The effortless charm with which Ahmed instantly wins over the viewer is key following the outcome of Higgins's "experiment" and the very real fallout from all the comic shenanigans. While Sher's production remains consistently fun throughout both its acts, it more clearly foregrounds Eliza's conflicting emotions following the show's centerpiece ball scene. Case in point, the celebratory "You Did It" number, in which the spirited singing of Higgins, Pickering, and others is strikingly contrasted with, Eliza's eloquently wordless actions and expressions, which speak just as loudly as the song. More than just a quiet way for setting the stage for what has always been the driving question for the remainder of act two, that of what Eliza's "refinement" and resulting new prospects mean for her future, it also underscores Sher's emphatic, and rather relevant to the current social climate, perspective and power shift to Eliza and Eliza alone. Yes, the effect going forward on the relationship/situationship with her mentor (or, perhaps more accurately, abuser, given the condescension, manipulation, and exploitation that sparked the link in the first place?) Higgins is part of the question, and still a major one at that. But here it's not so much a formulaic, love-hate "will they or won't they?" romantic issue that places them on equal ground rather than one that more plausibly reflects the post-"transformation" reversion of their dynamic. It's now all about Eliza's matured feelings and expanded world view and how/if Higgins can comfortably fit there for her, not about being overly mindful and concerned with his feelings out of blind loyalty--or, to step back and into a general artistic standpoint, out of shameless, easy crowd pleasing and pandering. From this comes that bold adjustment to the stage direction, which, given the modern thematic lens of Sher's creative vision, is completely organic, earned, and, quite frankly, inevitable.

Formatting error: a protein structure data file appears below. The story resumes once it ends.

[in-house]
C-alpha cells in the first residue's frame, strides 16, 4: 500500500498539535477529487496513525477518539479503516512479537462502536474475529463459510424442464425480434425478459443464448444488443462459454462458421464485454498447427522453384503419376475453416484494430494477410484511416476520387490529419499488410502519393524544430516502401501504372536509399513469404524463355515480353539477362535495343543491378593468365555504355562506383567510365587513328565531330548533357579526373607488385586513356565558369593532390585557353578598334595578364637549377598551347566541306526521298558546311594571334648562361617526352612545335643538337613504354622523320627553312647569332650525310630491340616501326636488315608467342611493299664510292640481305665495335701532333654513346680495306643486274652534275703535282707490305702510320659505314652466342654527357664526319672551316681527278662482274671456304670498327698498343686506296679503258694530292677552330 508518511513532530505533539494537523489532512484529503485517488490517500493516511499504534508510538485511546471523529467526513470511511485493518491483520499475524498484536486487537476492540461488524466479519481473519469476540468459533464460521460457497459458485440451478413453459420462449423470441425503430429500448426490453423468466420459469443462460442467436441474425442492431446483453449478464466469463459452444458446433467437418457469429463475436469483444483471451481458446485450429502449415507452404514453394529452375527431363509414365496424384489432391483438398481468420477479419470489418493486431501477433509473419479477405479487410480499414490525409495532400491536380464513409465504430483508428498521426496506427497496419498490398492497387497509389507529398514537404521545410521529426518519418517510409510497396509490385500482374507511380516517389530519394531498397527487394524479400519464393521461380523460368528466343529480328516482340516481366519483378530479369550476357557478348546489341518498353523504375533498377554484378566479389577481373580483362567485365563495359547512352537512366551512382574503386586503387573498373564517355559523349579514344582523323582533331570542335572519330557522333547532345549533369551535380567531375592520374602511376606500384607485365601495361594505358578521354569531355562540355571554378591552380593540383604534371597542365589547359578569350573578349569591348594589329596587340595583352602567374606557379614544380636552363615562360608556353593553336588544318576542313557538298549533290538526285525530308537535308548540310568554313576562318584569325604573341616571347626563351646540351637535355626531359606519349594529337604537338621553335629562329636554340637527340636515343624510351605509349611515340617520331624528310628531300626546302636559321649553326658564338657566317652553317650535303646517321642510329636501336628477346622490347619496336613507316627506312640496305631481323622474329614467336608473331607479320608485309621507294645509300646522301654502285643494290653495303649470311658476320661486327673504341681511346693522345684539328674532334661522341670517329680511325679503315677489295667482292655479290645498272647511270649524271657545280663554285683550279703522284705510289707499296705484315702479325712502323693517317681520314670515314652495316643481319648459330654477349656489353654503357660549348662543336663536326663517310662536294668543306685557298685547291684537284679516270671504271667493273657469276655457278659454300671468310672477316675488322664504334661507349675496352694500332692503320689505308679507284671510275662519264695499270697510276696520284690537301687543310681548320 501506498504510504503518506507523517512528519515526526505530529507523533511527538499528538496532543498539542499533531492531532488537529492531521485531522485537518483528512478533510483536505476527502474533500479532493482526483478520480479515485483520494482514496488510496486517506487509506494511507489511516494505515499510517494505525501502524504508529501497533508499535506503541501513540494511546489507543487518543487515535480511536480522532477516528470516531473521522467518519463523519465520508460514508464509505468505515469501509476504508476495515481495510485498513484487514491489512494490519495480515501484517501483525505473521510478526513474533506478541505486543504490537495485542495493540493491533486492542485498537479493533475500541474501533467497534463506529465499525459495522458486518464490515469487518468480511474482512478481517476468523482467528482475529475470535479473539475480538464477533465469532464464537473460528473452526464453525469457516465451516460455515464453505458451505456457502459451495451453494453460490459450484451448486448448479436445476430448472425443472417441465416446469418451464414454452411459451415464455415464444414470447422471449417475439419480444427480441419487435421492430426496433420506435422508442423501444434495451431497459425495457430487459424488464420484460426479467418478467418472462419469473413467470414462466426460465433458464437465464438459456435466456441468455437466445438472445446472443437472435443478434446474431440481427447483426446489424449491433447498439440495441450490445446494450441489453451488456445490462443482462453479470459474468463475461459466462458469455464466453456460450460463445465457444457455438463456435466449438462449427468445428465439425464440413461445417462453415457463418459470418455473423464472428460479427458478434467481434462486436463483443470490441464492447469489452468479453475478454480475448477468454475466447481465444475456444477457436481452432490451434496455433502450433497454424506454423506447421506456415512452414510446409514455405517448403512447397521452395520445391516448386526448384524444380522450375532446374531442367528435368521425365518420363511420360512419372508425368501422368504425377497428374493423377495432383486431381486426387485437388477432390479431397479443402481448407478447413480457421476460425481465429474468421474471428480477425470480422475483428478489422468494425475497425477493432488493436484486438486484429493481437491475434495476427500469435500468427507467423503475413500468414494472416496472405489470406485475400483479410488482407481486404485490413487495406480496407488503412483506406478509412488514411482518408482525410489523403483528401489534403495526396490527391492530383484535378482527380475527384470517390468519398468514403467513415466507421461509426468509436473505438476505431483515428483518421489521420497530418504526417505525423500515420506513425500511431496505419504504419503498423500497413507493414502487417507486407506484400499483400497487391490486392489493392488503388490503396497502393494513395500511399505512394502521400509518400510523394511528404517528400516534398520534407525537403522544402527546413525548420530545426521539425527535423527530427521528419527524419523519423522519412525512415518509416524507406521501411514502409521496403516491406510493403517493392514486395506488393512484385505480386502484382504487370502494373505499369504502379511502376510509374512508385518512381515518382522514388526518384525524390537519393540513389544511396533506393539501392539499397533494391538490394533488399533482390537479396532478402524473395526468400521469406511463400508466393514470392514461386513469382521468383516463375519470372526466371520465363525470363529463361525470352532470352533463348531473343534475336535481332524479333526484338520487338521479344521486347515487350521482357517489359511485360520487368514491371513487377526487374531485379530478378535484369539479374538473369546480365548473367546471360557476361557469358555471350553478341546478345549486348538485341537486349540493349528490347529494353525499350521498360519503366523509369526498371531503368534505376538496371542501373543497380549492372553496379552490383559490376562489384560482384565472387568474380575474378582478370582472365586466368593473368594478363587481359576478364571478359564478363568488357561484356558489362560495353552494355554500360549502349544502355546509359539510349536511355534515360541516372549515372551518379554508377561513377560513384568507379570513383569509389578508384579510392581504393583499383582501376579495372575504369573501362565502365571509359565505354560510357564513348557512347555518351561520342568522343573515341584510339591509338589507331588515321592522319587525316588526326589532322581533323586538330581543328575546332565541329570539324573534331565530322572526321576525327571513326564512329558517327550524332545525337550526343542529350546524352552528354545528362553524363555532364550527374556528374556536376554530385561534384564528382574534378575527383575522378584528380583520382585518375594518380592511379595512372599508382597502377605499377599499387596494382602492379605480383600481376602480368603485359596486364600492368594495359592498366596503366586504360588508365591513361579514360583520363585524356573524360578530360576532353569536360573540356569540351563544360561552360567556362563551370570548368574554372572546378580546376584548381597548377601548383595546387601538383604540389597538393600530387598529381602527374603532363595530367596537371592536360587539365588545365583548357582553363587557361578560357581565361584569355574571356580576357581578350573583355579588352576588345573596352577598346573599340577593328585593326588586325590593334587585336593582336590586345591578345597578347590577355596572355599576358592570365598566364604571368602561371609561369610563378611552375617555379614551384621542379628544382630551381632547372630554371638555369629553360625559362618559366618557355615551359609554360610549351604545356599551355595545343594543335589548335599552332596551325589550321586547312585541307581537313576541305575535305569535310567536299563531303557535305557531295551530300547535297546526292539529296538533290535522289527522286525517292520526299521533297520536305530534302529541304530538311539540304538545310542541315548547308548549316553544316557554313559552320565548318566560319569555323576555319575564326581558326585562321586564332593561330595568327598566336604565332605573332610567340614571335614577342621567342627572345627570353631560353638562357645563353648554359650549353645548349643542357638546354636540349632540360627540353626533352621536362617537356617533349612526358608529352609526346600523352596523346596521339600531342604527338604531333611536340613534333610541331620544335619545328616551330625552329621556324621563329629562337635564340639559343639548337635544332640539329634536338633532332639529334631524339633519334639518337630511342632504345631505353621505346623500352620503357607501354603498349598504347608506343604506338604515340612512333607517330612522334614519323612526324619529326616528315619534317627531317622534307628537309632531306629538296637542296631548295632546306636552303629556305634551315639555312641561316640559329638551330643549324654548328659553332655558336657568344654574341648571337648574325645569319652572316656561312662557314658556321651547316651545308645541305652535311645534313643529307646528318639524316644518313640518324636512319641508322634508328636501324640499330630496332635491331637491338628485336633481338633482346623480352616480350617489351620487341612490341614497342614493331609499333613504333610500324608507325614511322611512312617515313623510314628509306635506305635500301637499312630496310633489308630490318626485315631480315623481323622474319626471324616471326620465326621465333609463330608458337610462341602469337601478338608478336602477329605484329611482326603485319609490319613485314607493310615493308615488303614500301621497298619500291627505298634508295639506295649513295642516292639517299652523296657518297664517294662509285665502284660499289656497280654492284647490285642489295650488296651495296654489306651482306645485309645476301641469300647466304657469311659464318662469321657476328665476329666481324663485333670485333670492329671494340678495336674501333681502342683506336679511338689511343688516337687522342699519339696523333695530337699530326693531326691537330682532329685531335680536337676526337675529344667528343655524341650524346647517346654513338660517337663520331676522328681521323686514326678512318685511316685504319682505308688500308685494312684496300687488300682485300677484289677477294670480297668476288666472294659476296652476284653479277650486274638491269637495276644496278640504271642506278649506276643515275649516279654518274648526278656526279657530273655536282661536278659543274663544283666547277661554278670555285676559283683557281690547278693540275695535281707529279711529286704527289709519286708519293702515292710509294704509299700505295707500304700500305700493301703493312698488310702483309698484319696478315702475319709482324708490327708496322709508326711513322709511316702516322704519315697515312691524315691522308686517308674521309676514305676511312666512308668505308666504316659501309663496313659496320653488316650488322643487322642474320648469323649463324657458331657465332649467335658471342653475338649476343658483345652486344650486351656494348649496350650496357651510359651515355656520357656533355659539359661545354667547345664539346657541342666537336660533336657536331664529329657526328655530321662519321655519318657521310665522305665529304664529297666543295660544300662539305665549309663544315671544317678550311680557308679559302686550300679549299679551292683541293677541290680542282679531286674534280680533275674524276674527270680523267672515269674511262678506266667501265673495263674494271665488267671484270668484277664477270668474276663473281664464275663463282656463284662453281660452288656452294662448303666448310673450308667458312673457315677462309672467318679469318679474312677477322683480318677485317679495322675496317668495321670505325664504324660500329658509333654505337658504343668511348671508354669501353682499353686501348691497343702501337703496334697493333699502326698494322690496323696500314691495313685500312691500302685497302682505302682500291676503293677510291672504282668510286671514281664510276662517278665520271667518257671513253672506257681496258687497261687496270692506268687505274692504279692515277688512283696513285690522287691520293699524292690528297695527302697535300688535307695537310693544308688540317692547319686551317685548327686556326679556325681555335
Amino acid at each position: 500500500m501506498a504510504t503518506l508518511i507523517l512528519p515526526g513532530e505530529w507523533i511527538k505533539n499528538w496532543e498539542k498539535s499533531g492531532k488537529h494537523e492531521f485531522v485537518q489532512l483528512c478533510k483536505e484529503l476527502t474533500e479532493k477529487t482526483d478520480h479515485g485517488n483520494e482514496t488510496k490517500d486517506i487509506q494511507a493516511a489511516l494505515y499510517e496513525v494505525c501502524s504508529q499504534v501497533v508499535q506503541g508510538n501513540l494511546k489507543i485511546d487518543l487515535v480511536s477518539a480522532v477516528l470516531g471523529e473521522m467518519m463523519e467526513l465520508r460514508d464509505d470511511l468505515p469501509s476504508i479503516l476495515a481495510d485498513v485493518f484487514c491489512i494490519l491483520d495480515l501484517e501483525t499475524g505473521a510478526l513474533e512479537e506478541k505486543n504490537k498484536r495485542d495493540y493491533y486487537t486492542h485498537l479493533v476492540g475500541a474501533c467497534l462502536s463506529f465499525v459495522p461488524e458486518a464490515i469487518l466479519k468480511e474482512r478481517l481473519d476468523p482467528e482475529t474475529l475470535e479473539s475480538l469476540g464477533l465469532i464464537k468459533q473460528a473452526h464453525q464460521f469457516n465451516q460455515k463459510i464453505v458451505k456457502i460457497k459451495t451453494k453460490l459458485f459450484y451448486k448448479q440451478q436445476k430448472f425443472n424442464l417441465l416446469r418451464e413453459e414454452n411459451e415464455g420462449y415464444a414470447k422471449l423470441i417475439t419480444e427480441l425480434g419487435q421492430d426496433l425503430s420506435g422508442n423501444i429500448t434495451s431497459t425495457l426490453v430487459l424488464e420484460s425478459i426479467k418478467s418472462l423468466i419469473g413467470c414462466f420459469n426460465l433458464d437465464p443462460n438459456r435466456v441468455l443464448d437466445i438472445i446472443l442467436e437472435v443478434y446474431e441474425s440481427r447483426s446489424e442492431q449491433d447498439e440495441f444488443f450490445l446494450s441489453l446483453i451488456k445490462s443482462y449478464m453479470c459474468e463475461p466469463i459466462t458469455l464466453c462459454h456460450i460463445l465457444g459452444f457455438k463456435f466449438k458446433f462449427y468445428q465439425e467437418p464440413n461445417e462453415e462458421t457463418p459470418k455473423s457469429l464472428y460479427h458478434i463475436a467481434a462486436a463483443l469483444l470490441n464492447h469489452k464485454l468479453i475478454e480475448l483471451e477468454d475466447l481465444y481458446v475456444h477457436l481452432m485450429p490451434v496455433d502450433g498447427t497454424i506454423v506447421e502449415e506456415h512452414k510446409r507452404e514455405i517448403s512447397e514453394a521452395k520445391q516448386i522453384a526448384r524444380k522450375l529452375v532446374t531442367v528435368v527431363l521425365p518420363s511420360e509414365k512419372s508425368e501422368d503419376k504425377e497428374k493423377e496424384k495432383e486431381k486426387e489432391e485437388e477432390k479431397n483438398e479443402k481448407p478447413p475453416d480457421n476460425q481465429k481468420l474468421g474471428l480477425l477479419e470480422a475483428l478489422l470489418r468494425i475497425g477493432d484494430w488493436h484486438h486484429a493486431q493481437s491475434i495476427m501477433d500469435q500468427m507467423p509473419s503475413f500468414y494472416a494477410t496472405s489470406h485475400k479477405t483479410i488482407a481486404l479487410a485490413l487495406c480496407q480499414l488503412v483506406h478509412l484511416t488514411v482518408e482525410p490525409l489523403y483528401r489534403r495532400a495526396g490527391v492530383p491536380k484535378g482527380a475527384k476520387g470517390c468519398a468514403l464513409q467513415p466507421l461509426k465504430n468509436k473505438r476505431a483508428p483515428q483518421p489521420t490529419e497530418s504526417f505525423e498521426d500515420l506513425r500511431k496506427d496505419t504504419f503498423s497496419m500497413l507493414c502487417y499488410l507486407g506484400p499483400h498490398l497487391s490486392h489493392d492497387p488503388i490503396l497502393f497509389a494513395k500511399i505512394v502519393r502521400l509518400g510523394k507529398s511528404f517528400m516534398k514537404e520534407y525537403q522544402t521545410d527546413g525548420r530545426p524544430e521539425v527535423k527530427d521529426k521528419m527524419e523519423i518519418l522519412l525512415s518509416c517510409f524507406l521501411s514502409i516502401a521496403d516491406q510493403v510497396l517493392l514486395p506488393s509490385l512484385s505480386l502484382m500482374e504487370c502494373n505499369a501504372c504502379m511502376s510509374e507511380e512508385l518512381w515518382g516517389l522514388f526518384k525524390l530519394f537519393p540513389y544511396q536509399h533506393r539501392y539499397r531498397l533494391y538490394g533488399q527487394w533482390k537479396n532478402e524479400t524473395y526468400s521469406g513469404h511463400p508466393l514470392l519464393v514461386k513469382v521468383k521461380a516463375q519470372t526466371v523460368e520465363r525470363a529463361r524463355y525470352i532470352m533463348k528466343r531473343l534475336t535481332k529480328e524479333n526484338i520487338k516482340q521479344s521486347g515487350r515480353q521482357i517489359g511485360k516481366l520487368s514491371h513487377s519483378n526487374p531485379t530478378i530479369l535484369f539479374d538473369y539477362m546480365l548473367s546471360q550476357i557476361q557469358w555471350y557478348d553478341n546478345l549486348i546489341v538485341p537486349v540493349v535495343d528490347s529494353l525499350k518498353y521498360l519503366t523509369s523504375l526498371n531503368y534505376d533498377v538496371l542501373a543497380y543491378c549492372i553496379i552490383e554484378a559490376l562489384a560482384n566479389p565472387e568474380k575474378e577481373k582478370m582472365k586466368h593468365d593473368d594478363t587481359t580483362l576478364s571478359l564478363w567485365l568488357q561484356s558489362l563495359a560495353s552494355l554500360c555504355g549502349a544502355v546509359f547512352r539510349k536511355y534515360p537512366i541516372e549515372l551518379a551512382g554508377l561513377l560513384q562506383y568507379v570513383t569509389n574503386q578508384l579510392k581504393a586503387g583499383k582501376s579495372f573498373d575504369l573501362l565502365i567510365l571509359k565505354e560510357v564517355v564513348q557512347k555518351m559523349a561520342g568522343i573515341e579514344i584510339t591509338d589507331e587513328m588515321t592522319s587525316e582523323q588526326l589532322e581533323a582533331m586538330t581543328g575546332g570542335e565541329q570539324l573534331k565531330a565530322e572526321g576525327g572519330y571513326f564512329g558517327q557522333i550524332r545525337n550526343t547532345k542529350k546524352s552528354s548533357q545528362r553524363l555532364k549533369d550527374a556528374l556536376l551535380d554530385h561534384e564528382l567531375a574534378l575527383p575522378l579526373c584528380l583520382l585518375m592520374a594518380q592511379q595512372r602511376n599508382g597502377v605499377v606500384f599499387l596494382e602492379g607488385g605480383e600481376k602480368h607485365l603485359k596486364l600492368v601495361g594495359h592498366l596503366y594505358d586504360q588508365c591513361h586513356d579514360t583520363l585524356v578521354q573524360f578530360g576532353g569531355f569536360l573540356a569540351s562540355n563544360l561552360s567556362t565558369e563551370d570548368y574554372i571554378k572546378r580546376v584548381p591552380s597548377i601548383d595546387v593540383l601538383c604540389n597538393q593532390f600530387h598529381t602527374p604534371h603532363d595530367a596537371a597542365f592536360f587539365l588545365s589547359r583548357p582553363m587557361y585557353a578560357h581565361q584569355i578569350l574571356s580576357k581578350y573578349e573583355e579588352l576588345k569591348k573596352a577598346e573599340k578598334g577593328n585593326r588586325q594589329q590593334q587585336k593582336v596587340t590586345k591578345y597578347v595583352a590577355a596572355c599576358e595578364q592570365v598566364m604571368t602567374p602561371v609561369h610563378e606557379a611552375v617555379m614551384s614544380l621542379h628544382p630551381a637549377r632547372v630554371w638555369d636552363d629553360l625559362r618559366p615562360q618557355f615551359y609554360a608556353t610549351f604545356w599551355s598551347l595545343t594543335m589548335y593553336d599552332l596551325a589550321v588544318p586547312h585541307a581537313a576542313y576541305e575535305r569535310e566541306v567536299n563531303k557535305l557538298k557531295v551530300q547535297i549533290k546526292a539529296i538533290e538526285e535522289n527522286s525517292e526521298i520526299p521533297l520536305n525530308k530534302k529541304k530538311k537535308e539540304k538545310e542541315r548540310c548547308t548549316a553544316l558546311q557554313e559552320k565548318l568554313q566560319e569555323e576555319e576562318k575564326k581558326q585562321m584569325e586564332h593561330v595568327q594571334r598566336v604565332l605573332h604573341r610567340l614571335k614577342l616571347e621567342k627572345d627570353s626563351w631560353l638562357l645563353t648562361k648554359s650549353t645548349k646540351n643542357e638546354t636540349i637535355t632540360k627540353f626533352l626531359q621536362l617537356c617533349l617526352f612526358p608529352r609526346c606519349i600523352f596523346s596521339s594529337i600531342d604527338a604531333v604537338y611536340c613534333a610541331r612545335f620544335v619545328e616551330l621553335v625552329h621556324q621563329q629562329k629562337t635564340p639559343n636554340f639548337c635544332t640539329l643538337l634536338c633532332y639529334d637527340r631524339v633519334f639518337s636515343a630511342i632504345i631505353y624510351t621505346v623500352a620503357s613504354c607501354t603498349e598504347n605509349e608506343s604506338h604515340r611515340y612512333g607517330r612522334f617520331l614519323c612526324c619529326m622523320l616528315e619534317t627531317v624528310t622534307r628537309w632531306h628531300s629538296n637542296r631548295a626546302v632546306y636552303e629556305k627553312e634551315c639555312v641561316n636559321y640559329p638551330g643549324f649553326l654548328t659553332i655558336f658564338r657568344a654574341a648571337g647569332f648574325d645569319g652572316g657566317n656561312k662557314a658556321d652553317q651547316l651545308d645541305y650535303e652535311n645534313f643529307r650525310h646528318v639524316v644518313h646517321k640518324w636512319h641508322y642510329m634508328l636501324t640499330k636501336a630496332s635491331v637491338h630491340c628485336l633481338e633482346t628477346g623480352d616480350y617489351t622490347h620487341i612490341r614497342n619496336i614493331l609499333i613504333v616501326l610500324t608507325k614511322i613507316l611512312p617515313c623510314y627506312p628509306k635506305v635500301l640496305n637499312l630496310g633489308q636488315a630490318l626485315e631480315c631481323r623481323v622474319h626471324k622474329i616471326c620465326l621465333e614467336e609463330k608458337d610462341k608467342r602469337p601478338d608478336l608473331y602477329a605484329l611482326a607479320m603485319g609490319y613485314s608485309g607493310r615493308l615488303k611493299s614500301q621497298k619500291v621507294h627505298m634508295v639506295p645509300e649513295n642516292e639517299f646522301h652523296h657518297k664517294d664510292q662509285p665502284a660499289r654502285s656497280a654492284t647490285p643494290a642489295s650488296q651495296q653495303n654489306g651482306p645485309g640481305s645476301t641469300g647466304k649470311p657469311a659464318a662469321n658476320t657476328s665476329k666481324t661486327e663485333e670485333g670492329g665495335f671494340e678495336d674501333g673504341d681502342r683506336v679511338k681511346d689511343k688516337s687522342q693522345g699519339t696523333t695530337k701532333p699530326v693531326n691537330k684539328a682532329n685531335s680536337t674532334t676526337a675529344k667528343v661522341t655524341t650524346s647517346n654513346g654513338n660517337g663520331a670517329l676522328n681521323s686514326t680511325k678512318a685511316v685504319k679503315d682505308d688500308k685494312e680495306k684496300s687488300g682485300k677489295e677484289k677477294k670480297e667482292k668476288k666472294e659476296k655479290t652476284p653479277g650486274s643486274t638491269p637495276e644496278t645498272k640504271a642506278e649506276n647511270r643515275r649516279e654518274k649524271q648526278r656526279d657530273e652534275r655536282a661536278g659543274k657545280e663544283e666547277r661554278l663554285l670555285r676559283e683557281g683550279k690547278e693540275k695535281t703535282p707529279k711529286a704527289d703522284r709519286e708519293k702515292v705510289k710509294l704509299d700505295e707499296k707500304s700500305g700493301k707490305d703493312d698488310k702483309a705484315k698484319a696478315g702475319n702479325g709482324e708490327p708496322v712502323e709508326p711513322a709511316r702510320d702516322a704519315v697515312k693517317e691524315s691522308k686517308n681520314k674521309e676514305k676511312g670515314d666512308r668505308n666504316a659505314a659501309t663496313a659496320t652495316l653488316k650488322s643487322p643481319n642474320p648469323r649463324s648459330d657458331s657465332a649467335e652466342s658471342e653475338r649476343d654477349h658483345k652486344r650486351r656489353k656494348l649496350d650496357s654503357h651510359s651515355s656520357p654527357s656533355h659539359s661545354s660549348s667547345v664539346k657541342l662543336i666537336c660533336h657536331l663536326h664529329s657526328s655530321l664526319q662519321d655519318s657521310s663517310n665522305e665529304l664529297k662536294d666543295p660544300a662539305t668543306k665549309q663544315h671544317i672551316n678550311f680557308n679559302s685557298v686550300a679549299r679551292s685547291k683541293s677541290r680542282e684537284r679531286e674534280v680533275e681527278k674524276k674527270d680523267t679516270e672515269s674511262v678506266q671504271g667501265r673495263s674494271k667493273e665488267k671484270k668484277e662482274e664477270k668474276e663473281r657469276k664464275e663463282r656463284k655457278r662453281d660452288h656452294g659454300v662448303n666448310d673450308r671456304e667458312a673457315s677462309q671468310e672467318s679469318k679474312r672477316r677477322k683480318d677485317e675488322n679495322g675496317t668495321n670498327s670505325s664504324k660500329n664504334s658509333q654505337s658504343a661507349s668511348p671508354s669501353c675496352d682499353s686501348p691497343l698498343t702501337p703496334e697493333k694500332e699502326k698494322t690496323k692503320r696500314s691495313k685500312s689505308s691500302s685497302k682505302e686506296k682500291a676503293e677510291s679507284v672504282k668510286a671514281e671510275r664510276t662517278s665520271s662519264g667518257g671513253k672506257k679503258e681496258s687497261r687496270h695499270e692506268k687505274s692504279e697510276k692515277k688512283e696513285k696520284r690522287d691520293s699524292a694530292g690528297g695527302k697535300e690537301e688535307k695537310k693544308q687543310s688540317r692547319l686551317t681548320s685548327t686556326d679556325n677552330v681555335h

Even more undeniable, though, even from anyone who has any doubts about Sher's more radical touches, is what a lush and often gorgeous production this is. Michael Yeargan's sets, in particular the rather spectacular revolving one for Higgins's house, are visually striking while being practical to keep the action and story going; ditto Catherine Zuber's costumes, with Eliza's ball gown being a particularly "loverly" highlight. Ahmed's voice may rise above all, but everyone else in the ensemble is in vocally fine form (as Eliza's hopelessly besotted suitor Freddy, Sam Simahk is especially impressive) and have great stage rapports with their castmates. Christopher Gattelli's choreography is perhaps one area where the envelope is nudged maybe slightly too far, namely in Eliza's father Alfred's (Adam Grupper) second act showstopper "Get Me to the Church on Time." Gender roles may be pertinent in this piece, but an extended drag bit in this number feels like needless overkill in a production that is largely defined by its finesse.

Such finesse is quite fitting for as sturdy an entertainment as My Fair Lady, which 65 years after its Broadway debut still makes for a wildly enjoyable night at the theater that delivers in music, laughs, and emotion. That, at its very end, Sher also leaves his audience with food for thought is just the proverbial cherry on top.

The Lincoln Center Theater production of My Fair Lady is now playing at the Dolby Theatre in Hollywood through Sunday, October 31; the national tour then moves on to other cities across North America through 2022, including a return to Southern California at the Segerstrom Center for the Arts in Costa Mesa from Tuesday, January 11 through Sunday, January 23.

(Special thanks to Broadway in Hollywood)